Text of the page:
Three stellar solo artists appear at Aboyne and Deeside Festival

The Aboyne and Deeside Festival will welcome three stellar solo artists as the programme of events is finalised.

First up on Friday, July 29 is Song of the Ice by Steve Garrett at Aboyne-Dinnet Church; 7.30pm.

Stunning new music, leading-edge science, animation and imagery from Steve’s Antarctic field seasons blended in collaboration with leading Antarctic scientists to tell the story of the Antartic ice sheet in three parts:

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The last 180 million years with other continents move away and the continent becoming isolated and the ice sheet forming.

Steve Garrett, Jenna Watt and Polly Pullar will be performing at the Festival.Steve Garrett, Jenna Watt and Polly Pullar will be performing at the Festival.
Steve Garrett, Jenna Watt and Polly Pullar will be performing at the Festival.

The last 30 million years - the ice sheet forms and moves, accompanied by the haunting sounds of icequakes.

The last 0.8 million years - the rise and fall of C02 in ice cores converted to sound and music, with a change at the end reflecting recent conditions.

This solo performance includes material inspired by exploration, an introductory talk and Q&A session helping you to engage in the performance and deepen your understanding of the ice sheet and related perspectives on climate change.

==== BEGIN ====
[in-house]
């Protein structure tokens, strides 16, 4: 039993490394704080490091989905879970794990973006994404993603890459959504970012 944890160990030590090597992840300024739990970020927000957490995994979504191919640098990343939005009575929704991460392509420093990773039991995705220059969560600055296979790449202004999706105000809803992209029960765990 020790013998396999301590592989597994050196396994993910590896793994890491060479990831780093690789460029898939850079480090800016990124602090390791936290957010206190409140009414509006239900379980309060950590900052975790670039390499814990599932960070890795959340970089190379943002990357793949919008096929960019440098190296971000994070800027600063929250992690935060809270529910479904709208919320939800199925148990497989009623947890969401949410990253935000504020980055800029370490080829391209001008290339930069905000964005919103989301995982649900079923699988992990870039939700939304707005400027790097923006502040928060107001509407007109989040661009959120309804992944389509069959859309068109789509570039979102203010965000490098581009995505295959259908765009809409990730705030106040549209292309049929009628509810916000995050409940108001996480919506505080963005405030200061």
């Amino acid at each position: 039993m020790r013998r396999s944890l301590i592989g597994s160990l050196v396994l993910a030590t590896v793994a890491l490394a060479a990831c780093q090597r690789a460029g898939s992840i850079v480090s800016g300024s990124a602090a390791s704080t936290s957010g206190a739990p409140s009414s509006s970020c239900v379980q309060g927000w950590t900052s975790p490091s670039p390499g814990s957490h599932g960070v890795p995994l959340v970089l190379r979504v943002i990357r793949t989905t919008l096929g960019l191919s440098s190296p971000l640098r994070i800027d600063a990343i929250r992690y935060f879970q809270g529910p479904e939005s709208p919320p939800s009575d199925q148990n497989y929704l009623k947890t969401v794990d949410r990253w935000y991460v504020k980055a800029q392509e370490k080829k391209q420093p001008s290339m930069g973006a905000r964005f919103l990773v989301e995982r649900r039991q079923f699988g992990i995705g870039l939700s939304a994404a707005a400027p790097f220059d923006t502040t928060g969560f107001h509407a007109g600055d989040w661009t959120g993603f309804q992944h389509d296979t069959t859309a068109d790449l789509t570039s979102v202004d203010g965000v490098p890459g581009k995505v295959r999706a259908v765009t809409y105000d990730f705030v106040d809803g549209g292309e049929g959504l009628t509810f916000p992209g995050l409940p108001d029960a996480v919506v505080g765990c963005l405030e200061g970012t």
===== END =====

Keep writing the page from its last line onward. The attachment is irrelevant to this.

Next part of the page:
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Fantastic week of classical concerts is back thanks to the Aboyne Cello Festival

Aboyne-Dinnet Church is also the venue for Hindsight - In Search of Lost Wilderness, Jenna Watt on August 1 at 7.30pm.

Jenna gives a unique take on the question of rewilding, focusing on the people who drive this conservation agenda.

She meets the ‘Wolf Man’ of the Highlands, who wants to introduce the first wild wolves back into Scotland for over 300 years; a Danish billionaire who owns huge swathes of the Scottish landscape; landowners who are reintroducing species like beaver, ospreys and sea-eagles onto their estates; and a woman deer stalker, who is trying to introduce more women into the male-dominated world of stalking and game-keeping.

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On Friday, August 5 is The Horizontal Oak - A Life in Nature By Polly Pullar at Tornaveen Hall; 7.30pm

The intensely moving and uplifting autobiography of one of Scotland’s best-known naturalists and admired writer, wildlife rehabilitator and photographer. Growing up in a remote corner of the Scottish West Highlands,

Polly roamed freely through the spectacular countryside and met her first otters, seals, eagles and wildcats. But an otherwise idyllic childhood was marred by family secrets which ultimately turned to tragedy, personal pain and loss. Writing with compassion, humour and optimism, Polly reflects on how her love of the natural world helped her find the strength to forgive and understand, and to find equilibrium out of the storms of her personal life.

Polly Pullar lives on a small farm in Highland Perthshire, surrounded by an extensive menagerie.She contributes to numerous publications including The Scots Magazine, Scottish Field, Scottish Wildlife, BBC Wildlife & The People’s Friend.

Tickets for all three shows are priced at £10 for adults and £5 age 16 and under. Visit or TicketSource on 03336 663366.

The Aboyne Cello Festival runs is tandem with the Aboyne and Deeside Festival.

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